Victorian London - Shops and Shopping - Opening Hours

THE EARLY CLOSING SHOPKEEPER TO HIS CUSTOMER

I AM a linen-draper bold,
(Please to walk this way, Ma'am.)
I don't fear being undersold:
(What next shall we say, Ma'am?)
My shopmen there-those spruce young beaux,- 
(Any other article to-day, Ma'am?)
I won't destroy my young men's health,
(Warranted to last, a'am.)
Careless of all but getting wealth,
(Colour very fast Ma'am.)
No one in hot close air was meant
Till nearly midnight to be pent;
Nor shall in this establishment:
(That cannot be surpass'd Ma'am.)
Consumption here we don't allow,
(Very lovely chintz, Ma'am.)
If we can help it anyhow:
(Recommend these prints, Ma'am.)
No mealy cheek, no hollow eye
Behind my counter, Ma'am, have I;
Closing at eight's the reason why:
(All the most fashionable tints, Ma'am.)
Thus, likewise, to improve the mind,
(Reasonable too, Ma'am.)
A little time my shopmen find:
(Not too deep a blue, Ma'am.)
I find this answer in the end;
The look upon me as a friend,
canon the lads depend:
(Thank you, Ma'am-I m much obliged to you, Ma'am.) 
Now I know you'll be so kind
(Wish to see that shawl, Ma'am?)
As to let me speak my mind:
(Trouble ?-not at all, Ma'am.) 
The good that might be done's unknown,
Would ladies deal with those alone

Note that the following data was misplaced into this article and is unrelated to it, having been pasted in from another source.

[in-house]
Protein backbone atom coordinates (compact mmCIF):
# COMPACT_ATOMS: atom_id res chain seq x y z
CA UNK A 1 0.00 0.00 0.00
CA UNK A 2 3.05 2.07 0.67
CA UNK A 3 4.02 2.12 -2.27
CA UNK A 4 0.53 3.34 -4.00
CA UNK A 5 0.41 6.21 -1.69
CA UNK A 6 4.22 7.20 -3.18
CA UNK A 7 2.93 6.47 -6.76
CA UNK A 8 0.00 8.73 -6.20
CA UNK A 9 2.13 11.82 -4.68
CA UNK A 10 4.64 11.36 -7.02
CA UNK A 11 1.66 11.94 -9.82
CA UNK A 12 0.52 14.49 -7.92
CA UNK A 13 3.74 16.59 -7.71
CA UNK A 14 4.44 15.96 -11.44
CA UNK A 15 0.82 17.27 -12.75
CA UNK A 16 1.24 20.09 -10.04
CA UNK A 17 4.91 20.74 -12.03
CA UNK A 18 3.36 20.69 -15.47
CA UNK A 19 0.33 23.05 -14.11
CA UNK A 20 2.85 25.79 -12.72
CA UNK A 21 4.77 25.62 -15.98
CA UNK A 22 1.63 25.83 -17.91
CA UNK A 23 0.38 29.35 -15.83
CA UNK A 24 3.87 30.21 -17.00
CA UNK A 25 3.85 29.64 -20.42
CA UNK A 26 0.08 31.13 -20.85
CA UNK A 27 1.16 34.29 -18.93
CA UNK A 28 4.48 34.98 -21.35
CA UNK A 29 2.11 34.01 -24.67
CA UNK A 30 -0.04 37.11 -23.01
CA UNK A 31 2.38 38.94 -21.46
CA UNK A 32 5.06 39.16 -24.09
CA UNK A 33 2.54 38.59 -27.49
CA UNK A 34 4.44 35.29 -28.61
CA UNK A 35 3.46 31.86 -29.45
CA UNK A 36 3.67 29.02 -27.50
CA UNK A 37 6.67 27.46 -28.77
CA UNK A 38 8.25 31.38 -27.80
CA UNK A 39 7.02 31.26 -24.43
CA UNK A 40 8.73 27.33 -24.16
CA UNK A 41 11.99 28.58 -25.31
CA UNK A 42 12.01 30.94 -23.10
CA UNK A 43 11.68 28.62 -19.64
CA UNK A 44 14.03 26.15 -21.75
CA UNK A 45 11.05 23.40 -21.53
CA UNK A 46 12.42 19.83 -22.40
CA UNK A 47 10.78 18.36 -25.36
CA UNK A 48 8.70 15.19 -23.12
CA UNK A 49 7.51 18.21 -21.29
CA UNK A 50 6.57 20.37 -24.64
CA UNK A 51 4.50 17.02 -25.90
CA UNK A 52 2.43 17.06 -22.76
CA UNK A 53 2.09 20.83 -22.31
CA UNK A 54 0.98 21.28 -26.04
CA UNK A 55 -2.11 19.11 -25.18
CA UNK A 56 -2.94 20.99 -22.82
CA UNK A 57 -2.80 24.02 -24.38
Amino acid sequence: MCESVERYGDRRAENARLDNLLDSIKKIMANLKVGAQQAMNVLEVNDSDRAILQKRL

Whose shops close early - like our own - 
(Early closing - hope an early call, Ma'am.)

Punch, Jul.-Dec. 1850


    At eleven o'clock close the majority of the coffee, chop-houses, and reading rooms. There are some that will remain open all night, but they are not of the most reputable description. At eleven the cheap grocer, the cheesemonger, and the linen-draper, in low-priced neighbourhoods, begin to think of putting up the shutters; and by half-past eleven, the only symposia of merchandise open will be the taverns and cigar­shops, the supper-rooms and shell-fish warehouses, the night coffee­houses, and the chemists...    
    Eleven o'clock at the West-end is, morally speaking, broad daylight. Midnight will be high noon. Fashionable life's current riots through the veins of West-end streets; mirth, and gaiety, and intrigue, are heard on staircases and at street corners.

Augustus Sala Twice Round the Clock 1859